So when the media says, Oh, it’s just going to get worse — well, that’s wrong. It’s going to be better. I’ve said to my colleagues, even those who are not necessarily happy right now, or feeling positive about some of the changes, I’ve told them that by this time next year, they’re going to look back and say, “You know, I think that actually was a good move.”
I’ll give you an example. The Environmental Justice Committee that was newly formed. [Councilor] William Parker has been working with the EPA and others on environmental justice issues, and he’s an expert on that. It makes sense for us to have that committee, and for Councilor Parker to chair it. He’s been doing a great job, and it’s good for the city to have him focused on that.
Hoyt: And due to his work, there’s been about $27 million spent in North Birmingham already, on soil mitigation and that kind of thing.
Austin: Already, that’s right. So, for those trying to paint these changes as negative and paint them as punishment, in actuality they’re going to see that these changes are going to work for the citizens we represent. That’s really our only goal and the only purpose for the changes.
Hoyt: Mark, let me go back for just a second to where we started: I wasn’t in total disagreement that there could be some changes in the Mayor-Council Act, but I thought that it was something that we should sit down together and decide.
Weld: What should be changed, in your view?
Hoyt: The budget process, to name just one. It might have worked 20 years ago, but it doesn’t work for us today. We’re much busier, the business of government is more complicated, and the council needs more time to consider the budget the mayor submits. For all practical purposes, the mayor has the whole year to work on the budget, and we only have a small window [roughly six weeks] to study it and approve it.
When [Bernard] Kincaid was mayor [1999-2007], he had the department heads sit down with the councilors — and not just the department heads, but the mayor himself. That really gave us a feel for what the needs were on that departmental level, and we felt that we had real input into a lot of what the mayor proposed. So if we’re going to talk about changing the law, let’s talk about putting in some language that allows us to approach the budget in that way. With Mayor Bell, we don’t get real numbers or real input into what shapes the budget. Department heads are intimidated by the mayor’s office, they’re threatened about giving the council certain information that, if we had it, would help our decision-making on how to address the needs of the city.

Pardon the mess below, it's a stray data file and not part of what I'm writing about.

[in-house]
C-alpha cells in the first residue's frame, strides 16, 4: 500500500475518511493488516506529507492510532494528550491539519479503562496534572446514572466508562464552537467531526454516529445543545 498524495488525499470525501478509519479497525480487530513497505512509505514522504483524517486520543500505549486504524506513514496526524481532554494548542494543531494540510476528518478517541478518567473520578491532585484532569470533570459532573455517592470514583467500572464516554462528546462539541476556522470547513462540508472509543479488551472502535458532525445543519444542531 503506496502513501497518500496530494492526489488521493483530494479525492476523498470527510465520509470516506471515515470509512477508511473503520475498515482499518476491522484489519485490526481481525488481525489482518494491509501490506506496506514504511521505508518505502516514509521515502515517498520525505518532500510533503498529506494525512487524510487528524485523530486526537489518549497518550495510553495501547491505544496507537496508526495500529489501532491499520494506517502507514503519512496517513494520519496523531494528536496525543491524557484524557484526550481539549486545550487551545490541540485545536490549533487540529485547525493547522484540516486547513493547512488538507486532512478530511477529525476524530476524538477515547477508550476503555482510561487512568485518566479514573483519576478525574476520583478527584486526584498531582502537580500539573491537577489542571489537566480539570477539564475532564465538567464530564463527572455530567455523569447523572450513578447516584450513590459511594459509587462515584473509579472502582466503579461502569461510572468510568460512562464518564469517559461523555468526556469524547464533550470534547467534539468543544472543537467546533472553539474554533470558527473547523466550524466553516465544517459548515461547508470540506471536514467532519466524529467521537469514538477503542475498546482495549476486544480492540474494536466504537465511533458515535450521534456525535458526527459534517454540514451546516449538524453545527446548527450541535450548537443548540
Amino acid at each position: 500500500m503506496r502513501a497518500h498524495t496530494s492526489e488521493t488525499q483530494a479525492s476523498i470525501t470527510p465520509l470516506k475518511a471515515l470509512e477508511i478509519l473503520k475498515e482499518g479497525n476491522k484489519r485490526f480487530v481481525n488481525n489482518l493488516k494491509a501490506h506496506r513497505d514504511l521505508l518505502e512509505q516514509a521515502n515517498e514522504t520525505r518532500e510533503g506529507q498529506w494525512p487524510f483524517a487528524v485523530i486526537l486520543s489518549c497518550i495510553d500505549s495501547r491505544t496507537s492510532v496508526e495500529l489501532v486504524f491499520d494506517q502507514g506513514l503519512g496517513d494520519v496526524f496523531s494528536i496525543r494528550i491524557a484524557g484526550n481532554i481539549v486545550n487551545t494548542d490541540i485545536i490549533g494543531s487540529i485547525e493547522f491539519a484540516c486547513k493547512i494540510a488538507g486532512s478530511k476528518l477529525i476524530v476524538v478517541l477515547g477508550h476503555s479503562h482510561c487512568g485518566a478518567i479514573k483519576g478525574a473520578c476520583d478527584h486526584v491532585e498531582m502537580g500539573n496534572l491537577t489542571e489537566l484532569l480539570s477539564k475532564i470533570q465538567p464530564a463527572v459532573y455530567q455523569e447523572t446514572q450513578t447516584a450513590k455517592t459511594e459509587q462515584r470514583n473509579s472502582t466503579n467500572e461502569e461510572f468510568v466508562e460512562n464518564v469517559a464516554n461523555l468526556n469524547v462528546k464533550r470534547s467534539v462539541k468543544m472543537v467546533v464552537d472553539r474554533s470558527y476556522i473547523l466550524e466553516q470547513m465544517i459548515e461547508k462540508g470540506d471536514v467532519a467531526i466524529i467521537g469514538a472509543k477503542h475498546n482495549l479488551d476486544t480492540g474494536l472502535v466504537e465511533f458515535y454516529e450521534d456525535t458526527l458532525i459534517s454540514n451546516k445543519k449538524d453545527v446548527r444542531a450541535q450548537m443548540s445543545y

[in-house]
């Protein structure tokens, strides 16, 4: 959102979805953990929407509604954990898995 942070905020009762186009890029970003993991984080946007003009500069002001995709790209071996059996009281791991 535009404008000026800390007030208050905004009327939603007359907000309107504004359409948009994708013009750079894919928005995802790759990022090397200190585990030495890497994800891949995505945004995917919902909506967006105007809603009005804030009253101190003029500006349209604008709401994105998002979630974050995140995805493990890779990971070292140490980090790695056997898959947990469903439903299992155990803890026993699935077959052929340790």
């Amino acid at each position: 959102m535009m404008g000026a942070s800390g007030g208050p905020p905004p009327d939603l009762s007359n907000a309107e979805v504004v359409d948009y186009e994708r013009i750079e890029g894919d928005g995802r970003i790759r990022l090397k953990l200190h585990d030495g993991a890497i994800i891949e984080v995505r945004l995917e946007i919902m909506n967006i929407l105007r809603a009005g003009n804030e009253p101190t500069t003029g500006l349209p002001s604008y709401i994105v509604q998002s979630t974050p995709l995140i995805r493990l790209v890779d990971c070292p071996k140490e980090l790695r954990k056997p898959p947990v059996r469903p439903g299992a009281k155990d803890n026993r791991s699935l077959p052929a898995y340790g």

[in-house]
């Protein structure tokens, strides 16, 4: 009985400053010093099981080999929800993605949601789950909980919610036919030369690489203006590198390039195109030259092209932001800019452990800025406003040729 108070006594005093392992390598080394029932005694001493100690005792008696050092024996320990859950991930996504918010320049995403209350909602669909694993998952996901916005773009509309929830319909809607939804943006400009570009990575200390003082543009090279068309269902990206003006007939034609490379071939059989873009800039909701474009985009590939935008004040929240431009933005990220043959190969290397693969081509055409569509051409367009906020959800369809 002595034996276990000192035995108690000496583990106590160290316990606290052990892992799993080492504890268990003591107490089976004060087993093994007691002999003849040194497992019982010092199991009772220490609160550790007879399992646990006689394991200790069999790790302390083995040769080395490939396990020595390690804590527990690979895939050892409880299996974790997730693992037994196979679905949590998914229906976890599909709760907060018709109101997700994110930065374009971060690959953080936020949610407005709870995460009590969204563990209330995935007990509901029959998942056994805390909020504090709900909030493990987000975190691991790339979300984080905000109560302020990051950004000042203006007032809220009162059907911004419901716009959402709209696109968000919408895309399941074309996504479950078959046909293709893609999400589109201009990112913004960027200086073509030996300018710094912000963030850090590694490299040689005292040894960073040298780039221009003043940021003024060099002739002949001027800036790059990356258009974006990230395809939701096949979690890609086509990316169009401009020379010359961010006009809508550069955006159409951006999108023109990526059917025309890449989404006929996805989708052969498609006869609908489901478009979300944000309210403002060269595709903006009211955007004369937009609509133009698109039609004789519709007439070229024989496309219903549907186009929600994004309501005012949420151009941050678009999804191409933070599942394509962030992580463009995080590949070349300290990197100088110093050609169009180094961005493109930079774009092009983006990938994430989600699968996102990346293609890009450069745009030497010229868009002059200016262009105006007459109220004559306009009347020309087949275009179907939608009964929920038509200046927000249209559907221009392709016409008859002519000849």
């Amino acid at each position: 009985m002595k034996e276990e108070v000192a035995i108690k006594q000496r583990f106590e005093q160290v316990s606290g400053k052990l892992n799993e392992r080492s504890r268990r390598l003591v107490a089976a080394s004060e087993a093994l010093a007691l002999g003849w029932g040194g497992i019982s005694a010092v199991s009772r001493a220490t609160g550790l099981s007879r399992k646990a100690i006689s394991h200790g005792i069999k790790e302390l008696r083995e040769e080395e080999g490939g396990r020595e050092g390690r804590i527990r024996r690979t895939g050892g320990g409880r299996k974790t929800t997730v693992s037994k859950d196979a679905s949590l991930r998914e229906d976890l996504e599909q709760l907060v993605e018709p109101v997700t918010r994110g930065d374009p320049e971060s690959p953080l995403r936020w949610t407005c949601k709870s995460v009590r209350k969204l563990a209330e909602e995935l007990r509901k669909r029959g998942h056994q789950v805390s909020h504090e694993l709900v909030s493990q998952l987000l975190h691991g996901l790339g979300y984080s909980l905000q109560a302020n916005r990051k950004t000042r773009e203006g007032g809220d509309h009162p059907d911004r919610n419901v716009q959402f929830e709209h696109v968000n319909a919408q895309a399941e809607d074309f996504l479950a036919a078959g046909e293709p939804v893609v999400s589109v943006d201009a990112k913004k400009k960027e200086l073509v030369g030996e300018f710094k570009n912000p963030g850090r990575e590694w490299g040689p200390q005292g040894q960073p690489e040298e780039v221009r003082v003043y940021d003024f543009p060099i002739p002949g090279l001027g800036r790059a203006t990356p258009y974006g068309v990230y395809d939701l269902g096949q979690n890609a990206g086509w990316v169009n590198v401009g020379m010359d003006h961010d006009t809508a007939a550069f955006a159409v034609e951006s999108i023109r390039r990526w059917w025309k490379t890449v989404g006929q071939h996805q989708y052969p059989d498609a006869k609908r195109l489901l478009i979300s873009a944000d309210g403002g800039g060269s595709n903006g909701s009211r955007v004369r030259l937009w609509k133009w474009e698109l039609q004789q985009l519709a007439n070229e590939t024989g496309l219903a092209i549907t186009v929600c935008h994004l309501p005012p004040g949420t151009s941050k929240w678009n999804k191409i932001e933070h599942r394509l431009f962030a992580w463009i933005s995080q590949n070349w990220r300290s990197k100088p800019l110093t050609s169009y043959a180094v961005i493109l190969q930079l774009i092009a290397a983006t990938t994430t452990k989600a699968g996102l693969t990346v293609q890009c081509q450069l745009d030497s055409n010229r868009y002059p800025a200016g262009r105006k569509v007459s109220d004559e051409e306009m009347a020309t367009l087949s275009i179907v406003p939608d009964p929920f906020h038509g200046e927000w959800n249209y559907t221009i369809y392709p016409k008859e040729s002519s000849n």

Weld: Well, since we’re back on the legislation and the change in the balance of powers, I’ll point out that Mayor Bell didn’t have any problem with the balance of powers in 1999, when he was president of the city council and lost the race for mayor to Kincaid.
Austin: Nope. He used the power of the council to go around Kincaid.
Hoyt: That’s what I didn’t understand about this legislation. Those folks were in this city when Bell took powers away from Kincaid.
Tyson: He took powers from Kincaid and sold the [Birmingham] Water Works away from the city. How has that worked out?
Austin: You wrote about that a couple of weeks ago, Mark. A lot of the issues we’re still dealing with in the city today stem from what he did back then. In particular as it relates to the Water Works, is a direct result of what he did back then, when he was on the council.
But we can’t go back and change the past. All we can do is deal with where we are now, and make decisions that will change the trajectory of where he has us headed.
Weld: We’ve been talking about disruption and distraction. In any government, there’s supposed to be friction between the legislative and executive branches, but the perception is that nobody at City Hall gets along with anybody else. Is that true?
Austin: I have to say this: A lot of the division you’re seeing is being driven by Mayor Bell — a lot of it. Even the fact that we are trying to move people to different offices, and he won’t authorize the departmental staff to help us — things like that, things the public doesn’t see. They don’t see how petty it is, how the mayor’s office, and the mayor himself, interjects itself into council business and uses that to foster the perception of division among the council members. The attitude is, if you can’t win by doing it the right way, you go and create conflict and confusion, and use that to your advantage.
We see what the mayor is doing to try to create division, but we’re still committed to working with him. I met with Mayor Bell last Thursday [May 12], and I told him that we were going to leave all of the legislative stuff in the past. I said, “The council is not here to fight you. We want to support you. But for that to happen, we need you to support these neighborhoods.” If the mayor and the council can’t work together, when we don’t even communicate, it’s the neighborhoods that suffer.
Hoyt: I told the mayor, “You think you’re hurting the council, but you hurt yourself, too.” The mayor serves the same citizens that we do, collectively. All of them are demanding that we take care of their communities, irrespective of the political climate.
Austin: And that’s the point. It’s bigger than any of us. What you see in some of our communities is terrible. I was on the phone with one of my constituents on the way over here, talking about a row of burned-down homes in Fountain Heights that the mayor has promised to tear down. They’ve got promises, but nothing has been done.